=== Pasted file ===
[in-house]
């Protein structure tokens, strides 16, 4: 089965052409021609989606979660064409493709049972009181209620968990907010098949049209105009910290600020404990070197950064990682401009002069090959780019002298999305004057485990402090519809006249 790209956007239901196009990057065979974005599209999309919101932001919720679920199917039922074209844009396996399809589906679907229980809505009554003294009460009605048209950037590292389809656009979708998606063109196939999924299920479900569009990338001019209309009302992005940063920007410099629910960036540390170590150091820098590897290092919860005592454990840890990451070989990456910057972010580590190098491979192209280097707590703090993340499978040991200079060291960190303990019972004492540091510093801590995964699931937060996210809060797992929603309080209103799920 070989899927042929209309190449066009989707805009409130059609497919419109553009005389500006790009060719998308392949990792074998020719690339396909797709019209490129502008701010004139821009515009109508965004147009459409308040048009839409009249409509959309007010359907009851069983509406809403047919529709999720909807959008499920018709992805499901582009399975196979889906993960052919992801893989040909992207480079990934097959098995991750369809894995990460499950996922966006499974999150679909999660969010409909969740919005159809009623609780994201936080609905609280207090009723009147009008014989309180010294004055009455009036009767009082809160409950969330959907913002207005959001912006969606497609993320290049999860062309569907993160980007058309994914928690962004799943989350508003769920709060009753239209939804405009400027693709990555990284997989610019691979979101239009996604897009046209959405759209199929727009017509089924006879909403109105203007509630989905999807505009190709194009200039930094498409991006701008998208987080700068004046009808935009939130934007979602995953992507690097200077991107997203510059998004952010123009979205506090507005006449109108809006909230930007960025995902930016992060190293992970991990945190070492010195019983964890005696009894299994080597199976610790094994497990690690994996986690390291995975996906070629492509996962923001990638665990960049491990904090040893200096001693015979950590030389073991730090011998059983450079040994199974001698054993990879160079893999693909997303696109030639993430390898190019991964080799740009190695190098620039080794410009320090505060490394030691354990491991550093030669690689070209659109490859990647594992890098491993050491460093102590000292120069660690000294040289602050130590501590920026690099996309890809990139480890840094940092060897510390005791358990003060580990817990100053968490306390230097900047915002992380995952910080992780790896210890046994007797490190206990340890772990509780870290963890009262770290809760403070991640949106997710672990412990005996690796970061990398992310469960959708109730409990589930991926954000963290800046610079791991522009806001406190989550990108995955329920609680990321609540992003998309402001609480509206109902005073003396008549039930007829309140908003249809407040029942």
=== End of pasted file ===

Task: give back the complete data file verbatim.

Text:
[in-house]
């Protein structure tokens, strides 16, 4: 089965052409021609989606979660064409493709049972009181209620968990907010098949049209105009910290600020404990070197950064990682401009002069090959780019002298999305004057485990402090519809006249 790209956007239901196009990057065979974005599209999309919101932001919720679920199917039922074209844009396996399809589906679907229980809505009554003294009460009605048209950037590292389809656009979708998606063109196939999924299920479900569009990338001019209309009302992005940063920007410099629910960036540390170590150091820098590897290092919860005592454990840890990451070989990456910057972010580590190098491979192209280097707590703090993340499978040991200079060291960190303990019972004492540091510093801590995964699931937060996210809060797992929603309080209103799920 070989899927042929209309190449066009989707805009409130059609497919419109553009005389500006790009060719998308392949990792074998020719690339396909797709019209490129502008701010004139821009515009109508965004147009459409308040048009839409009249409509959309007010359907009851069983509406809403047919529709999720909807959008499920018709992805499901582009399975196979889906993960052919992801893989040909992207480079990934097959098995991750369809894995990460499950996922966006499974999150679909999660969010409909969740919005159809009623609780994201936080609905609280207090009723009147009008014989309180010294004055009455009036009767009082809160409950969330959907913002207005959001912006969606497609993320290049999860062309569907993160980007058309994914928690962004799943989350508003769920709060009753239209939804405009400027693709990555990284997989610019691979979101239009996604897009046209959405759209199929727009017509089924006879909403109105203007509630989905999807505009190709194009200039930094498409991006701008998208987080700068004046009808935009939130934007979602995953992507690097200077991107997203510059998004952010123009979205506090507005006449109108809006909230930007960025995902930016992060190293992970991990945190070492010195019983964890005696009894299994080597199976610790094994497990690690994996986690390291995975996906070629492509996962923001990638665990960049491990904090040893200096001693015979950590030389073991730090011998059983450079040994199974001698054993990879160079893999693909997303696109030639993430390898190019991964080799740009190695190098620039080794410009320090505060490394030691354990491991550093030669690689070209659109490859990647594992890098491993050491460093102590000292120069660690000294040289602050130590501590920026690099996309890809990139480890840094940092060897510390005791358990003060580990817990100053968490306390230097900047915002992380995952910080992780790896210890046994007797490190206990340890772990509780870290963890009262770290809760403070991640949106997710672990412990005996690796970061990398992310469960959708109730409990589930991926954000963290800046610079791991522009806001406190989550990108995955329920609680990321609540992003998309402001609480509206109902005073003396008549039930007829309140908003249809407040029942």